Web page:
Indications for vascular surgical intervention included rupture, aortic expansion (aortic diameter >5 cm), retrograde dissection into the ascending aorta, malperfusion (visceral, peripheral), and intractable pain despite optimal medical management. Patients who did not require surgical intervention were discharged when blood pressure and pain were controlled on an oral regimen. Imaging using computed tomography scan is obtained in all patients before discharge to establish a baseline. All patients were followed-up after discharge with serial clinical and radiographic examinations at 6 weeks, 3 months, 6 months, and yearly thereafter. Continued surveillance was maintained through direct patient or referring physician contact.

    Outcome Variables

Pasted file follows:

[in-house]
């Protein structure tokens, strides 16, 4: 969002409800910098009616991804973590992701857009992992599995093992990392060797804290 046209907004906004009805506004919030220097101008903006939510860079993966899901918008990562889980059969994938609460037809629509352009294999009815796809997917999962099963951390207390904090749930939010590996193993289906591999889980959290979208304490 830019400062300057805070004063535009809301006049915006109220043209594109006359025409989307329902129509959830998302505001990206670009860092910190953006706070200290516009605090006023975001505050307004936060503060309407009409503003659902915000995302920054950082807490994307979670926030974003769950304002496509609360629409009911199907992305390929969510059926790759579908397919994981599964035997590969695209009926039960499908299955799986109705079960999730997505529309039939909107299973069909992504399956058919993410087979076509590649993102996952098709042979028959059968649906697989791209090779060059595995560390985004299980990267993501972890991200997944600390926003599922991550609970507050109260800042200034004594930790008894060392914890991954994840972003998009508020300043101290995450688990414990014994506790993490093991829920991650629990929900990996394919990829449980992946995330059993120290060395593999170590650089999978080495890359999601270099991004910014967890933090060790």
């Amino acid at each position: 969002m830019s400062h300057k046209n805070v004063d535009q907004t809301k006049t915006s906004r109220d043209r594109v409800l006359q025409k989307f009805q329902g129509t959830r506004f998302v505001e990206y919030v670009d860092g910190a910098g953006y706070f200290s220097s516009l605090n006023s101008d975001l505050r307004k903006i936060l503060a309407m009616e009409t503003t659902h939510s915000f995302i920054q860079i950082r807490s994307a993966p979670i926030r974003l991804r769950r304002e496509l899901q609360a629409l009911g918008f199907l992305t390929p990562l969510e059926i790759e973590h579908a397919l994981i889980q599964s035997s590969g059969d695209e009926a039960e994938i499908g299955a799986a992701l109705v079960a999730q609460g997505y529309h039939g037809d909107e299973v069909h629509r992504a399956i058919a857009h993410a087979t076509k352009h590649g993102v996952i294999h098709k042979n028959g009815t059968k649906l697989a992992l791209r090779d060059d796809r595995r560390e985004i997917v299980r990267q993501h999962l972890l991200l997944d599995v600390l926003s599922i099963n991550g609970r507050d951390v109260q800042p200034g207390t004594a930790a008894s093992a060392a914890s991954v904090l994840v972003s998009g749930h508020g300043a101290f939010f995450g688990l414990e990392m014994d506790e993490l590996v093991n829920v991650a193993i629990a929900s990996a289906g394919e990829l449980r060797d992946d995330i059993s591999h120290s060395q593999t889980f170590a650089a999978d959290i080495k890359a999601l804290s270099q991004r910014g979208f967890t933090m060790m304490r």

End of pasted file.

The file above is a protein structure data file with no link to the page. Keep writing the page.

In-hospital mortality referred to death that occurred during hospitalization. Life-threatening morbidity was defined as any neurologic (stroke, intracranial hemorrhage, and paraplegia), pulmonary (respiratory failure), cardiac (myocardial infarction), visceral (ischemia, necrosis), renal (failure), or peripheral complications. Chronic obstructive pulmonary disease was defined by a history of chronic bronchitis and emphysema or, while on bronchodilators, <60% of predicted forced expired volume in 1 second. A serum creatinine level >2.0 mg/dL or the need for dialysis defined renal dysfunction. Glomerular filtration rate was calculated using the Cockcroft-Gault formula.

    Data Analysis